Many versions of the ontological argument appear to beg the question. The Anselmian version of the argument seems invalid, but there are other formulations of it which avoid its invalidity (cf. Maydole’s chapter on the Ontological Argument in The Blackwell Companion to Natural Theology, eds. Craig + Moreland, 553ff). Then, Alvin Plantinga came along and introduced the modal ontological argument, which relies on S5 modal logic. I have discussed Plantinga’s argument elsewhere, as well as demonstrated its validity.
Therefore, we will focus on a new considerations. Consider the following very simple version of the modal ontological argument:
1) Possibly, God necessarily exists
2) Therefore, God necessarily exists
The argument seems, at first face, to be a very strange argument. However, the argument does not beg the question when viewed through modal logic. 1) does follow from 2) in a non-tautological way, but 1) must be established.
Symbolically, the argument is written as the following (Take “T” to be “God exists”):
S5 modal logic is based upon this very axiom. Namely, ◊□x⊃□x or ◊□x iff □x (Hughes & Cressewell, A New Introduction to Modal Logic, 58). For in modal logic:
3) that which is “possible” exists in “some possible world.”
4) That which is necessary exists in all possible worlds
Therefore, if something is possibly necessary, then it must obtain in some possible world (3). however, if it is necessary, then it exists in all possible worlds (4). Therefore, if something is possibly (exists in some possible world) necessary (exists in all possible worlds), then it exists in all possible worlds.
Is this argument question begging? If it is, then it is not obviously so. Alexander Pruss has argued out that the argument is question begging only if it is directed at one who does not understand that 1) entails 2) (Pruss, The Principle of Sufficient Reason, 232). I’m not convinced that this is correct. Soundness of arguments don’t depend upon whether people understand them–they depend on whether they are valid or true. However, it seems Pruss has an intuitive point here, in that even if this argument isn’t question begging, it appears to be.
How might the theist respond? Well, Pruss argues that if the theist argues for the establishment of S5, then it is no longer question begging (232). Alvin Plantinga does just that in God, Freedom, and Evil, as Pruss points out. We’ve already established elsewhere that Plantinga’s argument doesn’t beg the question regardless (see here), but this symbolic proof is bolstered by providing an argument for S5.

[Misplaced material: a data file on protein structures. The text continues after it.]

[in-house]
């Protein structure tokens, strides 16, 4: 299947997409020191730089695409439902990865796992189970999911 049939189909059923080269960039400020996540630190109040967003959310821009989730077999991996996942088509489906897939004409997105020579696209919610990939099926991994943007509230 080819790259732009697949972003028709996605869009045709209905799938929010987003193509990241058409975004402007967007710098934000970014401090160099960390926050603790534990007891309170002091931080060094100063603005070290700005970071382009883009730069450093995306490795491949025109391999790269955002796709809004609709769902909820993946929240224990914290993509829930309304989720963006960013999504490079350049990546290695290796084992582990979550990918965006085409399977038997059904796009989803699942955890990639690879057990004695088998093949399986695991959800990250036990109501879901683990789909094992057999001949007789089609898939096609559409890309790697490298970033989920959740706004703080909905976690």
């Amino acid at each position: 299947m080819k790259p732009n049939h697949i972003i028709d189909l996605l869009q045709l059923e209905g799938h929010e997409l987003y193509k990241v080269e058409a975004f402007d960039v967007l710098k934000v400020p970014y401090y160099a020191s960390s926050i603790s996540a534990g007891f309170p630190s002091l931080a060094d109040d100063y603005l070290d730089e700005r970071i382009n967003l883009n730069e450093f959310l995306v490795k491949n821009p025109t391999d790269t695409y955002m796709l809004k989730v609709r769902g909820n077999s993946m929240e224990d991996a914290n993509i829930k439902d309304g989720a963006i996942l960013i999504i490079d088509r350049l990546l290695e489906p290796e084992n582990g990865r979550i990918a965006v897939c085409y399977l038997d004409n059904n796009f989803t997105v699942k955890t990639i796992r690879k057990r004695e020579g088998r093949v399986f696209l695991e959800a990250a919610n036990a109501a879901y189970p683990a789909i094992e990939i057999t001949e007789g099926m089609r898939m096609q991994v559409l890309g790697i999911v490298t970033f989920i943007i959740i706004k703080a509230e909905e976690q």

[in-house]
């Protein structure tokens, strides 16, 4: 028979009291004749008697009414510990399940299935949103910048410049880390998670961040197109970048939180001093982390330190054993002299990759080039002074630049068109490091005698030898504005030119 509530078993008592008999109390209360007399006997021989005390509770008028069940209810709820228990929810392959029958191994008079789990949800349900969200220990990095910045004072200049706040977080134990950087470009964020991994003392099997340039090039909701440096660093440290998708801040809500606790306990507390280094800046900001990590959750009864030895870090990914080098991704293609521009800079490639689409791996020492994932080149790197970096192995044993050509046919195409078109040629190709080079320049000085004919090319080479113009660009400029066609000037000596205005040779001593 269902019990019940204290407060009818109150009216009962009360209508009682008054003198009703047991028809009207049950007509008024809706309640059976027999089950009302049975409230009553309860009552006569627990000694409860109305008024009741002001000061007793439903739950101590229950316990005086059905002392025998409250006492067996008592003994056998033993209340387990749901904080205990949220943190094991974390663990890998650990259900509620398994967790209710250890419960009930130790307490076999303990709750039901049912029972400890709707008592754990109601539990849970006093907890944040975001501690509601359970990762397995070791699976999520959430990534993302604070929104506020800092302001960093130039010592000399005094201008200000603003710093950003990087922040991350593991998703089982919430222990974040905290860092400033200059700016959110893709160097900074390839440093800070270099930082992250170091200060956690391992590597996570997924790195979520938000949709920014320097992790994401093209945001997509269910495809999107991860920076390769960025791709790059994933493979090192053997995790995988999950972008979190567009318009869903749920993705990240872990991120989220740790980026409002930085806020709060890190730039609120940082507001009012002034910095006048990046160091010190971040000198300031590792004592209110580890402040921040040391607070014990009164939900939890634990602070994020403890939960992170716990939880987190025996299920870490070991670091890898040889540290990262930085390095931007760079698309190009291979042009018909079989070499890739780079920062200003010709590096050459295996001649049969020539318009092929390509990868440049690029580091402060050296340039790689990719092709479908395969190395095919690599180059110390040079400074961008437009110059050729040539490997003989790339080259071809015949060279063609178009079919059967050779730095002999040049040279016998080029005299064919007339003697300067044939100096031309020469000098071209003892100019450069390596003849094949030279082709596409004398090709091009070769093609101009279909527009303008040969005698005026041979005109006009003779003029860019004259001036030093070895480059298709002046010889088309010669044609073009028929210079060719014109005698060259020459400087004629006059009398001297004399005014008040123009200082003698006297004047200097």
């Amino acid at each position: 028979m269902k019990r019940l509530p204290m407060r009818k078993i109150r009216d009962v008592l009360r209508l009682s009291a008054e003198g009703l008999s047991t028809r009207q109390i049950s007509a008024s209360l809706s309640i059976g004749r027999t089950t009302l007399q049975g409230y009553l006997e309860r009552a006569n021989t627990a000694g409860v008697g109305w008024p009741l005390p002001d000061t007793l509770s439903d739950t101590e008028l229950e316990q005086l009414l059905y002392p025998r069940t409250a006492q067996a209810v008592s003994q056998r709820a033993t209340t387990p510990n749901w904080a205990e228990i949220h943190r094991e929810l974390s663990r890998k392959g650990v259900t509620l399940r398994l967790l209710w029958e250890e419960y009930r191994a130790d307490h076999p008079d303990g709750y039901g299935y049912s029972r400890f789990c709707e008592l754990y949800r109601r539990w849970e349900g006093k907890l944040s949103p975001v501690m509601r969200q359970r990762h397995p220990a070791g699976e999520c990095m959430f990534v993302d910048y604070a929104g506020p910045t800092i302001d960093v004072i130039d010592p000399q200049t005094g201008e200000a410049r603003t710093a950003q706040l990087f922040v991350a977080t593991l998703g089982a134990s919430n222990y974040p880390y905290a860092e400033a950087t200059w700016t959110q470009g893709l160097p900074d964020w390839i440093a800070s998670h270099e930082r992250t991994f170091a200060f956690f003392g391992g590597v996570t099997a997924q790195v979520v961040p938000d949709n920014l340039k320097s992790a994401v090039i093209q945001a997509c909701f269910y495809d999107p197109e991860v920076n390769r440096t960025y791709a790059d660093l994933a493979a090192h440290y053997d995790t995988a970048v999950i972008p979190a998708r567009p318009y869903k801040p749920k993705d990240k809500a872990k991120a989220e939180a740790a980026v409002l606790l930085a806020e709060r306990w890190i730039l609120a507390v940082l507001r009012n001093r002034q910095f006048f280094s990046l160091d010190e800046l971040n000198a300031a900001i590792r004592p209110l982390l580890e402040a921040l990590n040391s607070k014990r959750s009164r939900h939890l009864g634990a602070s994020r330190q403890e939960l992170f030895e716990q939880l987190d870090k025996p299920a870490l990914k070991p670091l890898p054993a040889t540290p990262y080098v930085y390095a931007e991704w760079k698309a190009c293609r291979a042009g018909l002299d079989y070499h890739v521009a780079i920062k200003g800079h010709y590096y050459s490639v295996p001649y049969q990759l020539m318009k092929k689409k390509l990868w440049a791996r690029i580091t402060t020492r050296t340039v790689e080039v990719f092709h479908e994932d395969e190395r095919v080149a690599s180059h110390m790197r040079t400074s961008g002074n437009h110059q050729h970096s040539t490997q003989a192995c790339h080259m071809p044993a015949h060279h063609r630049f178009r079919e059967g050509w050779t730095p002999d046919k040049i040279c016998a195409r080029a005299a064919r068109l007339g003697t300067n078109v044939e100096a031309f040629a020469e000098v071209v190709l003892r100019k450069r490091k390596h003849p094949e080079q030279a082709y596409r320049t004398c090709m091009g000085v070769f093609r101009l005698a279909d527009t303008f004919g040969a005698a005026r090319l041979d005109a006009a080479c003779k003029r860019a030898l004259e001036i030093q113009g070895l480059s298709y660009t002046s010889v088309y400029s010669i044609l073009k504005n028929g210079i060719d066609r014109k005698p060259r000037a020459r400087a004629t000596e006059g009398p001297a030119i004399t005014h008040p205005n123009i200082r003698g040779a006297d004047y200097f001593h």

Then, it seems to be the case that if S5 modality is valid, God necessarily exists.
Are there versions of the ontological argument that resist this reduction to the “simplistic” version offered here? Yes, there are. For example, Stephen Parrish’s ontological argument:
5) The concept of the GPB (Greatest Possible Being) is coherent (and thus broadly logically possible)
6) Necessarily, a being who is the GPB is necessarily existent, and would have (at least) omnipotence, omniscience, and moral perfection essentially.
7) If the concept of the GPB is coherent, then it exists in all possible worlds.
8 ) But if it exists in all possible worlds, then it exists in the actual world.
9) The GPB exists (Parrish, God and Necessity, 82)
This argument may initially seem to be susceptible to the same reduction, but it can avoid this reduction by lengthening it to:
10) the GPB is coherent (and logically possible)
11) the GPB’s coherence entails modal possibility
12) the GPB is necessary
13) modally, if something is possibly necessary, then it is necessary
14) the GPB exists necessarily
The key premise here is 10), because if it is true, then the rest of the argument follows necessarily. What reasons do we have for thinking 10) is true? Such a debate is beyond the scope of this post (good discussions can be found throughout theistic philosophy of religion–see, in particular, Craig and Moreland, Philosophical Foundations for a Christian Worldview and Swinburne, The Coherence of Theism; see also my brief discussion in the post on the argument here); but it seems to me that there is no incoherence in the concept. If that is the case, then I am justified in holding 14).
Therefore, it seems the modal ontological argument is not question begging, particularly if one argues first for the validity of S5 modality. Furthermore, there are other modal arguments which don’t rely on a reduction to a simple modal argument. For example, Parrish’s ontological argument relies instead upon the coherence of the GPB. Such arguments are successful if arguments against the GPB’s coherence are shown to be unsuccessful. In either case, God exists.
Ergo deus est.
Maydole, Robert E. “The Ontological Argument.” The Blackwell Companion to Natural Theology. Edited William Lane Craig and J.P. Moreland. Blackwell, 2009.
Parrish, Stephen E. God and Necessity. University Press of America. 1997.
Pruss, Alexander. The Principle of Sufficient Reason. Cambridge. 2006.
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